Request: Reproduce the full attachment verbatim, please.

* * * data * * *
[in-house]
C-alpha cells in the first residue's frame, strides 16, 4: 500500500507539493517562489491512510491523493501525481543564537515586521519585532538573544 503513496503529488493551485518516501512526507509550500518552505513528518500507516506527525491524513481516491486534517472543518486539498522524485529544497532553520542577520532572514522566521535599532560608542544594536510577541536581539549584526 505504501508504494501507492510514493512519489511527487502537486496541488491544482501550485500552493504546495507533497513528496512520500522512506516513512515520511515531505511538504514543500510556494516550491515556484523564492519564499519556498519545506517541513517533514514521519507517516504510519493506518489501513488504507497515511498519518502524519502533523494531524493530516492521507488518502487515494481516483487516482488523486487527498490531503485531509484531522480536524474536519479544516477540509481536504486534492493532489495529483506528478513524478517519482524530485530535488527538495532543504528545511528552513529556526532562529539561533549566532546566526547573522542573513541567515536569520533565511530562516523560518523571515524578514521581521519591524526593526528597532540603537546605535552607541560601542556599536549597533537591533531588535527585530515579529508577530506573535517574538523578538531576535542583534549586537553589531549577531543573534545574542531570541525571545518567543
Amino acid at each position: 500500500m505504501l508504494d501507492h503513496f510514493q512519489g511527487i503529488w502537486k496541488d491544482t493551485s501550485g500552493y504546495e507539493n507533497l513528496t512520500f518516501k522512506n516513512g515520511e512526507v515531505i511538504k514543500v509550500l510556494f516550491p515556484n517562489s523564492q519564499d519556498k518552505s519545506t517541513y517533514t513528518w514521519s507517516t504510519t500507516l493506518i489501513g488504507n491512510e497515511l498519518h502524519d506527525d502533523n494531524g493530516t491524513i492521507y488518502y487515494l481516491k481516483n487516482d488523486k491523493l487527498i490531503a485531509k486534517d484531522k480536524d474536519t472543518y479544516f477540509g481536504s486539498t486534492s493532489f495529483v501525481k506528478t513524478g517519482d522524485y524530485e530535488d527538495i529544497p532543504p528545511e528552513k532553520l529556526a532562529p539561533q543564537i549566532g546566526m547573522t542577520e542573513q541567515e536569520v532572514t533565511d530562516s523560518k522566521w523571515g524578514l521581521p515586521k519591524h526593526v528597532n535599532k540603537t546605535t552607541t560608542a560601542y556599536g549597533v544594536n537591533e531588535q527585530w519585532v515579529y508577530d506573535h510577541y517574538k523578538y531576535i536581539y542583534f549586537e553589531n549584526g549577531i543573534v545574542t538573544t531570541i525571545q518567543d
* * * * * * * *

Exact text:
[in-house]
C-alpha cells in the first residue's frame, strides 16, 4: 500500500507539493517562489491512510491523493501525481543564537515586521519585532538573544 503513496503529488493551485518516501512526507509550500518552505513528518500507516506527525491524513481516491486534517472543518486539498522524485529544497532553520542577520532572514522566521535599532560608542544594536510577541536581539549584526 505504501508504494501507492510514493512519489511527487502537486496541488491544482501550485500552493504546495507533497513528496512520500522512506516513512515520511515531505511538504514543500510556494516550491515556484523564492519564499519556498519545506517541513517533514514521519507517516504510519493506518489501513488504507497515511498519518502524519502533523494531524493530516492521507488518502487515494481516483487516482488523486487527498490531503485531509484531522480536524474536519479544516477540509481536504486534492493532489495529483506528478513524478517519482524530485530535488527538495532543504528545511528552513529556526532562529539561533549566532546566526547573522542573513541567515536569520533565511530562516523560518523571515524578514521581521519591524526593526528597532540603537546605535552607541560601542556599536549597533537591533531588535527585530515579529508577530506573535517574538523578538531576535542583534549586537553589531549577531543573534545574542531570541525571545518567543
Amino acid at each position: 500500500m505504501l508504494d501507492h503513496f510514493q512519489g511527487i503529488w502537486k496541488d491544482t493551485s501550485g500552493y504546495e507539493n507533497l513528496t512520500f518516501k522512506n516513512g515520511e512526507v515531505i511538504k514543500v509550500l510556494f516550491p515556484n517562489s523564492q519564499d519556498k518552505s519545506t517541513y517533514t513528518w514521519s507517516t504510519t500507516l493506518i489501513g488504507n491512510e497515511l498519518h502524519d506527525d502533523n494531524g493530516t491524513i492521507y488518502y487515494l481516491k481516483n487516482d488523486k491523493l487527498i490531503a485531509k486534517d484531522k480536524d474536519t472543518y479544516f477540509g481536504s486539498t486534492s493532489f495529483v501525481k506528478t513524478g517519482d522524485y524530485e530535488d527538495i529544497p532543504p528545511e528552513k532553520l529556526a532562529p539561533q543564537i549566532g546566526m547573522t542577520e542573513q541567515e536569520v532572514t533565511d530562516s523560518k522566521w523571515g524578514l521581521p515586521k519591524h526593526v528597532n535599532k540603537t546605535t552607541t560608542a560601542y556599536g549597533v544594536n537591533e531588535q527585530w519585532v515579529y508577530d506573535h510577541y517574538k523578538y531576535i536581539y542583534f549586537e553589531n549584526g549577531i543573534v545574542t538573544t531570541i525571545q518567543d